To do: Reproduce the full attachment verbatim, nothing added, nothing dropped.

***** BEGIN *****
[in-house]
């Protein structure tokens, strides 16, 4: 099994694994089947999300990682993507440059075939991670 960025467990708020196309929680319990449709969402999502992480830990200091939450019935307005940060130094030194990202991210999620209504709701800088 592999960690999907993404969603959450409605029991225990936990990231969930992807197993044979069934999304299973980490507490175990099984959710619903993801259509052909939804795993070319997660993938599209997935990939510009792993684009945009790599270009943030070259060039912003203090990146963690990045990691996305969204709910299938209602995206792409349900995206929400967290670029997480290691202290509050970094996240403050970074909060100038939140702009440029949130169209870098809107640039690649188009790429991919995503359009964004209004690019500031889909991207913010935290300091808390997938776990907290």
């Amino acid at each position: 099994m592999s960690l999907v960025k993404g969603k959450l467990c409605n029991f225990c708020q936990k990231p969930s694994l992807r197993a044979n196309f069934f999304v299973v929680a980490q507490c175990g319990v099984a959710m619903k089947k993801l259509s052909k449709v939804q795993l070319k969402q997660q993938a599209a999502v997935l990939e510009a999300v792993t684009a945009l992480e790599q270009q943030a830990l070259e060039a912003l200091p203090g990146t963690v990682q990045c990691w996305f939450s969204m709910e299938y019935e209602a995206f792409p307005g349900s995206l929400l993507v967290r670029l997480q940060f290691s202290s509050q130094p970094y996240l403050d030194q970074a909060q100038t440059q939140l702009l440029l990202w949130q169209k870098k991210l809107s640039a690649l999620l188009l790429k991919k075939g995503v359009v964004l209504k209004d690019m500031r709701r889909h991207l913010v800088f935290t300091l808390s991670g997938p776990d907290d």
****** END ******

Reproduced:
[in-house]
């Protein structure tokens, strides 16, 4: 099994694994089947999300990682993507440059075939991670 960025467990708020196309929680319990449709969402999502992480830990200091939450019935307005940060130094030194990202991210999620209504709701800088 592999960690999907993404969603959450409605029991225990936990990231969930992807197993044979069934999304299973980490507490175990099984959710619903993801259509052909939804795993070319997660993938599209997935990939510009792993684009945009790599270009943030070259060039912003203090990146963690990045990691996305969204709910299938209602995206792409349900995206929400967290670029997480290691202290509050970094996240403050970074909060100038939140702009440029949130169209870098809107640039690649188009790429991919995503359009964004209004690019500031889909991207913010935290300091808390997938776990907290």
């Amino acid at each position: 099994m592999s960690l999907v960025k993404g969603k959450l467990c409605n029991f225990c708020q936990k990231p969930s694994l992807r197993a044979n196309f069934f999304v299973v929680a980490q507490c175990g319990v099984a959710m619903k089947k993801l259509s052909k449709v939804q795993l070319k969402q997660q993938a599209a999502v997935l990939e510009a999300v792993t684009a945009l992480e790599q270009q943030a830990l070259e060039a912003l200091p203090g990146t963690v990682q990045c990691w996305f939450s969204m709910e299938y019935e209602a995206f792409p307005g349900s995206l929400l993507v967290r670029l997480q940060f290691s202290s509050q130094p970094y996240l403050d030194q970074a909060q100038t440059q939140l702009l440029l990202w949130q169209k870098k991210l809107s640039a690649l999620l188009l790429k991919k075939g995503v359009v964004l209504k209004d690019m500031r709701r889909h991207l913010v800088f935290t300091l808390s991670g997938p776990d907290d």